Are humans aliens? Well, if 300 years ago, somebody asked where life came from, then the answer would have been “from heaven” or “God created us.” But nowadays, if a person asks the same question, then science would not be satisfied with the answer and continues to get to the bottom of the truth, trying to figure out how life appeared on Earth.
There is no shortage of versions, but no one has yet received sufficient weighty evidence to turn from a hypothesis into a generally accepted theory. And in search of a key to the main mystery, we again turned our eyes to heaven. What if we all are children of panspermia created by aliens from other worlds?
How were Humans Created?
The idea that life did not originate on Earth but was brought here from outer space first came hundreds of years before modern science. Athenian philosopher Anaxagoras was the first to express the theory that humans are aliens. That time, the term “panspermia” appeared, which can be translated from Greek as “seeds everywhere.” It was these seeds, as Anaxagoras believed, that served as the source of life in the universe. In the era of antiquity, his point of view was too bold and did not take further roots.
Life on Earth Brought from Outer Space
In the 19th century, when Charles Darwin laid the foundation for evolutionary doctrine, he remembered the idea of panspermia. Darwin never touched the question “how was life born?” because he understood that his theory would already produce the effect of an exploding bomb in the scientific world.
But the great scientist aroused interest in the topic. Already in 1865, just six years after the publication of “The Origin of Species,” German physician Hermann Eberhard Friedrich Richter suggested that the first microscopic organisms were brought to Earth from space, and meteorites acted as transport.
Gradually, the idea of panspermia began to take root in the scientific world. Already at the end of the 19th century, such prominent scientists as Lord Kelvin and Svante Arrhenius claimed that life could have been brought to our planet from the outside. True, the latter believed that the transporters of life are not meteorites, but fungal spores that move in space under the influence of light.
Did Meteorites Bring Extraterrestrial life to Earth?
According to calculations, the probability of spontaneous generation of life on Earth is less. But in conditions other than terrestrial, the alignment may be different. It can be assumed that the first life appeared outside of our planet and then was brought here. The theory of panspermia does not answer the question of how life originally appeared, but only offers a mechanism for its distribution.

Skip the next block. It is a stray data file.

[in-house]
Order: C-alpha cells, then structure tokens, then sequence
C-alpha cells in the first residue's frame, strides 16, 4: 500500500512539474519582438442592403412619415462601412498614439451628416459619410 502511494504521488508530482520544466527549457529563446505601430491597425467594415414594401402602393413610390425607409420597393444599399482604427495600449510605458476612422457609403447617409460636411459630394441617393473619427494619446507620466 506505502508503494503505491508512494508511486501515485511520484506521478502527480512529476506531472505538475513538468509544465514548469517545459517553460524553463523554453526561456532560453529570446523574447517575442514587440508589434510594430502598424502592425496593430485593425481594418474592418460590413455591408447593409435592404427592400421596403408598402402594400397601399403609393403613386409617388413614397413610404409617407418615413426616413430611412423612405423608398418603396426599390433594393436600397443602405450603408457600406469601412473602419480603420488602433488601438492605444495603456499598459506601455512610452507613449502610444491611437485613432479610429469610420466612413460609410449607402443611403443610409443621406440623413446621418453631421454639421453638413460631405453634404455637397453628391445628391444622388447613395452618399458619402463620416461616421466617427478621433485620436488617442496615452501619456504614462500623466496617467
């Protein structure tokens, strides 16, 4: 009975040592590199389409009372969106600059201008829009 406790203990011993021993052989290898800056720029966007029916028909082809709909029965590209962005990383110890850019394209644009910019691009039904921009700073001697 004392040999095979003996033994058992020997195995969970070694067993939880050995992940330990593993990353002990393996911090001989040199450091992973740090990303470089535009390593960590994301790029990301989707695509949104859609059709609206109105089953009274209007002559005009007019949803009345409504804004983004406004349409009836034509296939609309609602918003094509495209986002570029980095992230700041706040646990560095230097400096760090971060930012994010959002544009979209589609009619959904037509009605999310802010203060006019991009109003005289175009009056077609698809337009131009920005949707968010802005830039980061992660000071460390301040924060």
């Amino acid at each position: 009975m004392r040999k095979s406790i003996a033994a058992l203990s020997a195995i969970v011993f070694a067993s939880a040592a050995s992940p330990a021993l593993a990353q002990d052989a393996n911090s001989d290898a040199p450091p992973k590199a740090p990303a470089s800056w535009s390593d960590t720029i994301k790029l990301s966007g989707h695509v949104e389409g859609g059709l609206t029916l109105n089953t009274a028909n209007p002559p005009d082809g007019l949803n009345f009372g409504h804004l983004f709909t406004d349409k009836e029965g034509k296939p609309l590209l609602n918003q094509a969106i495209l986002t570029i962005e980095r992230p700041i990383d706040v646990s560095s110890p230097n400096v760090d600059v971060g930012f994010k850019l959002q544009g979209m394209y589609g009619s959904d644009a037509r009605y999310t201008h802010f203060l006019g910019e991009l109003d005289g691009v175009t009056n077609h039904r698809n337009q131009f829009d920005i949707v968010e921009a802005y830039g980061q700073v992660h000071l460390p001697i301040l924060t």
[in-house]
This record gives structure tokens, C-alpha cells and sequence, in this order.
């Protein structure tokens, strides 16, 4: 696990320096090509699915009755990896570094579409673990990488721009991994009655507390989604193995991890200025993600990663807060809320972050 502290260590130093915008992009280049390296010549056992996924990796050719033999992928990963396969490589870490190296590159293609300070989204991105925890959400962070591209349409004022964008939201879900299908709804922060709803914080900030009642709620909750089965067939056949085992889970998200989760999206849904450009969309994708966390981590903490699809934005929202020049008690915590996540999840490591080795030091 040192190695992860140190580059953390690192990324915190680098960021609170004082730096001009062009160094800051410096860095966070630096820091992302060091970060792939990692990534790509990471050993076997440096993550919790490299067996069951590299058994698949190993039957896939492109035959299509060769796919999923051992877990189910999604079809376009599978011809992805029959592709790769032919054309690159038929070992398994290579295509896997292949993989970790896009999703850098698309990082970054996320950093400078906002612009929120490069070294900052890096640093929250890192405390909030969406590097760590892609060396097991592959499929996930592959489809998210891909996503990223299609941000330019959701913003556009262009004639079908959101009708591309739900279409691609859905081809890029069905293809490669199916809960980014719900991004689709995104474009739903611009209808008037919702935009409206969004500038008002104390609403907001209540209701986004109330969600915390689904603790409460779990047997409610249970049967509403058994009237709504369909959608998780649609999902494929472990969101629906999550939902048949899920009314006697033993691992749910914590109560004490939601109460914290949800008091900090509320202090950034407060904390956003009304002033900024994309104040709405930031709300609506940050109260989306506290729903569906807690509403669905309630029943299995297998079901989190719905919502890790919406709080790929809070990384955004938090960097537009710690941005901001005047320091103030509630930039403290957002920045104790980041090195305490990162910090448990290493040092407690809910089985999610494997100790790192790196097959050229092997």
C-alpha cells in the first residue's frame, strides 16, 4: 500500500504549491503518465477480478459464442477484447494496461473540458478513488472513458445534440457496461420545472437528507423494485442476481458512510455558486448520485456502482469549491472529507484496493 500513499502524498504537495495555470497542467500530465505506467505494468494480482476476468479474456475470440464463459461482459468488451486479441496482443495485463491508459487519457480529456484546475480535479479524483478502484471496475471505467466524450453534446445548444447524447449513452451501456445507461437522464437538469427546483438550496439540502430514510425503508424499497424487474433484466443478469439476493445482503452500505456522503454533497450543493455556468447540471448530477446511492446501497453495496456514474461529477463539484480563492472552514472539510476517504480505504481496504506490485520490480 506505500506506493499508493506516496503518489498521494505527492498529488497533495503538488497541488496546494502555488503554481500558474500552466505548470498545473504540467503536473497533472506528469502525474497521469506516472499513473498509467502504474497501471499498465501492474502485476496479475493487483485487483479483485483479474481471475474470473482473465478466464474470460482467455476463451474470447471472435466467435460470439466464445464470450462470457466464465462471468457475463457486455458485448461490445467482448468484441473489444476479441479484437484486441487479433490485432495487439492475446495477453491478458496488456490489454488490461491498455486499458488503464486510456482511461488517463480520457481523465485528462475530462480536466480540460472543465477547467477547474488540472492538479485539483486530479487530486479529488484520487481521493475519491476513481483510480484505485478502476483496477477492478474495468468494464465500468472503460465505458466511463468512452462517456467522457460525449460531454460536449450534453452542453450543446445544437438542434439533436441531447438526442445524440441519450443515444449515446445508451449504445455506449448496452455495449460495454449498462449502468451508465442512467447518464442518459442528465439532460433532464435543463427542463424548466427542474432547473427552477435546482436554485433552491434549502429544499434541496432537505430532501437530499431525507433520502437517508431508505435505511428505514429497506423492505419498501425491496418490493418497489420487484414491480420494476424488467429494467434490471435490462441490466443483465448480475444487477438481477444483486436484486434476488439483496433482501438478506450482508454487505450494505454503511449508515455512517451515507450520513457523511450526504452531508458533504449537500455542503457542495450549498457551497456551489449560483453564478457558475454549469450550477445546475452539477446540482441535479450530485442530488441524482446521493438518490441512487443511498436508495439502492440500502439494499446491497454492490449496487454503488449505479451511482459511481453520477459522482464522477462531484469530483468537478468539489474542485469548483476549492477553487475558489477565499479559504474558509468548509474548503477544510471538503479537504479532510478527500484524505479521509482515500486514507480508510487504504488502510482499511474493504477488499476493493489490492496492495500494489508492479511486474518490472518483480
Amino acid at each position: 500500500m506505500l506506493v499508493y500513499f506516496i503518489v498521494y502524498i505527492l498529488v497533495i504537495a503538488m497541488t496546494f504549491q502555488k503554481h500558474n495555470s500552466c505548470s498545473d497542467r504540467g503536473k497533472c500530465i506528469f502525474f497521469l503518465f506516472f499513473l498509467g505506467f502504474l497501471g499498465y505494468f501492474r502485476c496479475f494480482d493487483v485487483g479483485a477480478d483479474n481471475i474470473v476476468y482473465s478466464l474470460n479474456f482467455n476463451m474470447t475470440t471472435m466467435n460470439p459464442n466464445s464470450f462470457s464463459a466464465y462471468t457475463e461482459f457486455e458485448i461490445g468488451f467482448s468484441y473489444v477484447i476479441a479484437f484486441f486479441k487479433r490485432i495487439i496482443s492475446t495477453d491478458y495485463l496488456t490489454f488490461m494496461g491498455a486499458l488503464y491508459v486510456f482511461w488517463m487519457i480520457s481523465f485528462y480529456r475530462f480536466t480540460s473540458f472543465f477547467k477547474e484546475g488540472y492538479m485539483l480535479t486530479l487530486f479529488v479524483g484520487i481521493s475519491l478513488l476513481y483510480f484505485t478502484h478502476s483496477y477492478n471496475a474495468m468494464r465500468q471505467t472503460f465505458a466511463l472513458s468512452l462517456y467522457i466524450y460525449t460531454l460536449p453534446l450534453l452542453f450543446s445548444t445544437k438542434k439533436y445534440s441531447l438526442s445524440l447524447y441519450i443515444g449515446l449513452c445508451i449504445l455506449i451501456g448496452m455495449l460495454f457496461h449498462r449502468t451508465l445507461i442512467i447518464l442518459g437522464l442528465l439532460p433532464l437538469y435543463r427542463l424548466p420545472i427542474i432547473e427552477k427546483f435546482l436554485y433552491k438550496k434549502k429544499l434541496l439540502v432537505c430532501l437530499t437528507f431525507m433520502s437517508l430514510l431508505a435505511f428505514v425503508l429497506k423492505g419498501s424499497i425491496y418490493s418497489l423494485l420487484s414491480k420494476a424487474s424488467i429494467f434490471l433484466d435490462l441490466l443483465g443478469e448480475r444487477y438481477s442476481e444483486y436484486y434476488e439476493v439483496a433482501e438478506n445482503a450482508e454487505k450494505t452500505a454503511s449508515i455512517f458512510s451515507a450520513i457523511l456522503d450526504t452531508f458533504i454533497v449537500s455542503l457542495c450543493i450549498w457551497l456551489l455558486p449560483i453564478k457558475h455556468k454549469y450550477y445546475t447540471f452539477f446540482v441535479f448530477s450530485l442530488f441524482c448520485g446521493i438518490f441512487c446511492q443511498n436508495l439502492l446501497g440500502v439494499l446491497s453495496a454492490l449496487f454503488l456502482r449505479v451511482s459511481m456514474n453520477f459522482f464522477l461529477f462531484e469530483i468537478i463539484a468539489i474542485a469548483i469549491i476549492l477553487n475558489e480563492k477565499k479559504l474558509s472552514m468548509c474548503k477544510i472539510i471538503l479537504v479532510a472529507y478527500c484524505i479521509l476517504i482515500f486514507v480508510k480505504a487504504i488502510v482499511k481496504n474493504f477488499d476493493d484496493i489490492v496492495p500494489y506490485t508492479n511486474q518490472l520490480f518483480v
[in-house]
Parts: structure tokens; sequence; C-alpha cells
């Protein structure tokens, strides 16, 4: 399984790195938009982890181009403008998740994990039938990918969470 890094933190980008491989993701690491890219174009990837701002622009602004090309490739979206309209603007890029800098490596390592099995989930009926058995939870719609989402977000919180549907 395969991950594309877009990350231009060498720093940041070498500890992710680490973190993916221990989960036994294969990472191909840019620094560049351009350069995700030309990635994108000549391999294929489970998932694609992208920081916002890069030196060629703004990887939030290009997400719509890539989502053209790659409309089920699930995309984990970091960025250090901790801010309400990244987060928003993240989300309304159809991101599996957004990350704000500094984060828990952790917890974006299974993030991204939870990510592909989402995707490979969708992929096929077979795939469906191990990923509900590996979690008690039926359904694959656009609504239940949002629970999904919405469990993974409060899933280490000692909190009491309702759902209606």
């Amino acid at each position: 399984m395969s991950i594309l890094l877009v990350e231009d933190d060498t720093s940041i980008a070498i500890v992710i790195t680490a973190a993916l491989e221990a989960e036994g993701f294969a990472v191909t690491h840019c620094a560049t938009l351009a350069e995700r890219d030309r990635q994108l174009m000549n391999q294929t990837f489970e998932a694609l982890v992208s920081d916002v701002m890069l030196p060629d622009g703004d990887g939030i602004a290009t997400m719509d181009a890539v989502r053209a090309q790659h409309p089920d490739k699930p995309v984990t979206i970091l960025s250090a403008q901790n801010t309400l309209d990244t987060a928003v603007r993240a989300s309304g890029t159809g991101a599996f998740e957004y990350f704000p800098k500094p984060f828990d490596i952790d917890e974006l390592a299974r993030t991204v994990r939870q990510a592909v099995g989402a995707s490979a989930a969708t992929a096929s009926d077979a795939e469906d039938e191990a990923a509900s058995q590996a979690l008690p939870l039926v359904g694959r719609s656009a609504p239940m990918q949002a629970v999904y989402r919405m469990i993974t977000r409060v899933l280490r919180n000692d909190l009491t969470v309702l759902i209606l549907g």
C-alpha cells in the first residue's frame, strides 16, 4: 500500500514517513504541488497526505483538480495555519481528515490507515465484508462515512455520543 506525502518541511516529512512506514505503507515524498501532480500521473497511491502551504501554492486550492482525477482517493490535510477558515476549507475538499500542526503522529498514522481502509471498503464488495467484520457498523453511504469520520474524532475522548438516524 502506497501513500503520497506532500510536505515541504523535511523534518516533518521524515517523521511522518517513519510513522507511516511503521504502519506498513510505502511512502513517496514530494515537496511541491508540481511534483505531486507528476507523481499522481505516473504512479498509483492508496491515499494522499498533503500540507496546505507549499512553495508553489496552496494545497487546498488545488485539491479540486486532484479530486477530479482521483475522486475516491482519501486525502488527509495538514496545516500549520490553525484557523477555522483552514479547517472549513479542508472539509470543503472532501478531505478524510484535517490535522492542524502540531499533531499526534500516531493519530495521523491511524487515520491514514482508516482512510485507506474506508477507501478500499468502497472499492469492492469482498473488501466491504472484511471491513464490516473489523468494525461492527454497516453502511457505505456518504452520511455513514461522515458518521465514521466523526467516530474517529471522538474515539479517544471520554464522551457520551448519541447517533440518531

Any serious theory needs not only authoritative supporters but also evidence. The search for evidence of the extraterrestrial origin of life began only in the second half of the 20th century. Researchers drew attention to meteorites, in the fragments of which they hoped to detect traces of alien microorganisms.
In 1965, the public enthusiastically accepted the news of the discovery of seeds in the Orgueil meteorite
In 1996, NASA announced that tiny fossilized bacteria were found in the Allan Hills 84001 meteorite that arrived on our planet from Mars. This was the time when scientists started to settle their mind on the panspermia theory, but many of them did not agree with the conclusions of NASA experts. The detected structures which resembled bacteria could be formed in the course of simple chemical processes.
Since then, several other research groups have announced that they managed to find traces of extraterrestrial origin in the fragments of other meteorites. But the results obtained each time proved to be very controversial and were not accepted by the scientific community as evidence of the theory of panspermia.
Evidences of Extraterrestrial life In Space
The first evidence that somewhat proves that humans are aliens is due to the flight of Apollo 12 to the moon. In November 1969, while reviewing the components of Surveyor 3, one of the research groups found Streptococcus mitis (a common harmless bacteria from the nose, mouth, and throat in humans) which had perfectly survived the journey to the Moon and back. Such organisms that can tolerate extreme environmental conditions are called extremophiles.
The ability of microbes to tolerate the harsh conditions of outer space was also confirmed by an experiment conducted in 2008 aboard the International Space Station. Or rather, overboard, where the rock fragment was placed. The bacteria that were there managed to live in outer space for a year and a half.
Someone’s mind Behind Sending Life to Earth
One version of the theory of panspermia states that the spread of life throughout the universe is not necessarily a natural process. Perhaps someone’s mind is behind it. The first serious proponent of this version was the Nobel laureate in medicine, Francis Crick. He suggested that even for a highly developed civilization, traveling between stellar systems and colonizing a galaxy may be impossible tasks. In this case, they want to spread life in the universe in a different way.
According to Crick, the most reasonable solution would be to send the simplest forms of life to other planets, hoping that microorganisms will take root in the new place and give generous seedlings, up to new intelligent species. The scientist did not exclude that life appeared on Earth. Crick believed that in the future, humans themselves could begin to spread the seeds of life throughout the galaxy.